While I am uncomfortable criticising someone who died so young I am appalled by the exaggerated view that Senna was the greatest F1 driver of all time. Yes he was an outatanding driver but he wasn’t the greatest. The BBC have been running a series of the best drivers and with Fangio at no 2 it is obivious that they will announce Senna as no I in the next installment. This is outtrageous. Clark, Fangio, Prost and Schumacher should have been ahead of him in my view. He had little or no respect for his competitors and his premeditated crash with Prost in Suzuka is the single most disgraceful act of cheating in F1 ever IMHO. No responsability was taken for it and the blame was attributed to everyone but the culprit Senna. It was put down to tthe fact that he was an emotional driver, well that isn’t a reasonable excuse and he should have been disqualified. By not doing so the wrong message was sent out to younger drivers like Schumacher who emulated his ruthless approach in later years. We are all responsible for our actions and Senna was no different. His flaws prevent him from being the greatest to my mind and it has to be said that the same applies to Schumacher, although I rate him higher than Senna. To mind mind Jim Clarke is the standout greatest Driver in F1 history for all the right reasons. It’s about time the F1 media stopped jumping on the Senna bandwagon for sensationlist, innaccurate over the top exaggeration of his talent while ignoring his very serious flaws.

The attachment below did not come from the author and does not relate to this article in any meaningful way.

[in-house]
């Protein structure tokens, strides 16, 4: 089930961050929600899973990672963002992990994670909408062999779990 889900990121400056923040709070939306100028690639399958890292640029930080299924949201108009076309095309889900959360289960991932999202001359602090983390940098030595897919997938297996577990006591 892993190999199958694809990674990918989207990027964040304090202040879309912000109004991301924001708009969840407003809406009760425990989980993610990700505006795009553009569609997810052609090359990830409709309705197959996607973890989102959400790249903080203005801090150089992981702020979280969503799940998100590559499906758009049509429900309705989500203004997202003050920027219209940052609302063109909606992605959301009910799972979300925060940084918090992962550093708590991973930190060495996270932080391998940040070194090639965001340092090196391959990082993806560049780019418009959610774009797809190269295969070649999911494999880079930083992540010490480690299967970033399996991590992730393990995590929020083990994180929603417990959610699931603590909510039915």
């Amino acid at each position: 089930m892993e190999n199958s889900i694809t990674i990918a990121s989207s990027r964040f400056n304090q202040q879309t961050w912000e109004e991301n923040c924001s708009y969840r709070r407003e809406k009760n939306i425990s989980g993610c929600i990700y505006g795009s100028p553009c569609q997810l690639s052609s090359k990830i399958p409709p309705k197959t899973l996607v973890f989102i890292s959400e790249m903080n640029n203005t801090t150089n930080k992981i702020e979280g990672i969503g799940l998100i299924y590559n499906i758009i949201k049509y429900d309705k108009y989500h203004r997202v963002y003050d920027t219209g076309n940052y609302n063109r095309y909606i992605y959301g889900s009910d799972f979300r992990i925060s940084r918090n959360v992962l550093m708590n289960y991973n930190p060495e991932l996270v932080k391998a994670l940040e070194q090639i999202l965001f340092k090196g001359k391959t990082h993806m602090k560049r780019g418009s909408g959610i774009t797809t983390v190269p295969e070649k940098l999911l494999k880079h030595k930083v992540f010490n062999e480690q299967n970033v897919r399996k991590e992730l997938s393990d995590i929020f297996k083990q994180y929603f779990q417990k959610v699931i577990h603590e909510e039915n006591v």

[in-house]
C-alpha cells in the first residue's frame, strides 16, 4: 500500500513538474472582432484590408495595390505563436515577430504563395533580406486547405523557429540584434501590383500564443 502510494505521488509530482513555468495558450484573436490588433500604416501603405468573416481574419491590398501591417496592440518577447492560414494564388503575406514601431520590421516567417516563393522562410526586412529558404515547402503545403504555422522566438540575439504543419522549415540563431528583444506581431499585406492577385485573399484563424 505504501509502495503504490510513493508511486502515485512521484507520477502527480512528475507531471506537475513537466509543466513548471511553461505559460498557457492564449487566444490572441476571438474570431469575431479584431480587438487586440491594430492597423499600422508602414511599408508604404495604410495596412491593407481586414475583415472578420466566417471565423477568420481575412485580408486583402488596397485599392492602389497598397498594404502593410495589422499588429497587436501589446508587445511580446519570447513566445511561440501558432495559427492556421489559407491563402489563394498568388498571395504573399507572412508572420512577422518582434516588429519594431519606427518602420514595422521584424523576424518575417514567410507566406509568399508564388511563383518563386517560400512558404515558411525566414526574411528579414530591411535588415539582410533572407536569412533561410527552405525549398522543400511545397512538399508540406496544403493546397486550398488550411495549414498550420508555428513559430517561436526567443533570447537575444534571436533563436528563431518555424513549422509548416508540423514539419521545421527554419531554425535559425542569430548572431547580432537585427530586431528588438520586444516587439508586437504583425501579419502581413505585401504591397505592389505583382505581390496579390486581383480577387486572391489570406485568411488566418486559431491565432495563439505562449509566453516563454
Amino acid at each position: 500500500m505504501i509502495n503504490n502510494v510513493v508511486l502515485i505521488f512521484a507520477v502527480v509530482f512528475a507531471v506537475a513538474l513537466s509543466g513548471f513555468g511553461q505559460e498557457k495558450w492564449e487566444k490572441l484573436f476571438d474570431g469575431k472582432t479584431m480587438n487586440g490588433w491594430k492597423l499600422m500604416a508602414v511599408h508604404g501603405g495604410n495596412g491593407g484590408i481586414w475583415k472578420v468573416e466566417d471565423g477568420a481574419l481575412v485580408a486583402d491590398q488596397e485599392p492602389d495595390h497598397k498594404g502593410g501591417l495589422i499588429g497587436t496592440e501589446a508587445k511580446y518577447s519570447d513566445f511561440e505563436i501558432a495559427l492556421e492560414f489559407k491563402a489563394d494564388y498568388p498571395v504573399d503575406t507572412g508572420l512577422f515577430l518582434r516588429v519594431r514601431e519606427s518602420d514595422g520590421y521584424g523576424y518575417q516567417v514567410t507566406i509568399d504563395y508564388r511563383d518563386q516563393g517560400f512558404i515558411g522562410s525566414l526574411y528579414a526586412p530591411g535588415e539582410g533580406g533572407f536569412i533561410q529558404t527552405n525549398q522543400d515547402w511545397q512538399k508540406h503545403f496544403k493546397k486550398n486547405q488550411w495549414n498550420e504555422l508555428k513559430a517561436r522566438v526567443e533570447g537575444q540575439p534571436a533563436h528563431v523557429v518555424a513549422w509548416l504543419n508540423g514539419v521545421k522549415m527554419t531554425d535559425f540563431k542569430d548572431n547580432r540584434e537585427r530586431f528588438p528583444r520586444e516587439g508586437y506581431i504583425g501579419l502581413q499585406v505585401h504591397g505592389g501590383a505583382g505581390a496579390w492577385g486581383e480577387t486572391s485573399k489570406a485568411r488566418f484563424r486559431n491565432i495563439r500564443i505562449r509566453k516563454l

• I think you would get a lot further with your view if your post was somewhat balanced instead of just negative. The fact is that “best driver” will never be an exact science and for a major TV channel to crown the most popular driver of all time is certainly not outrageous.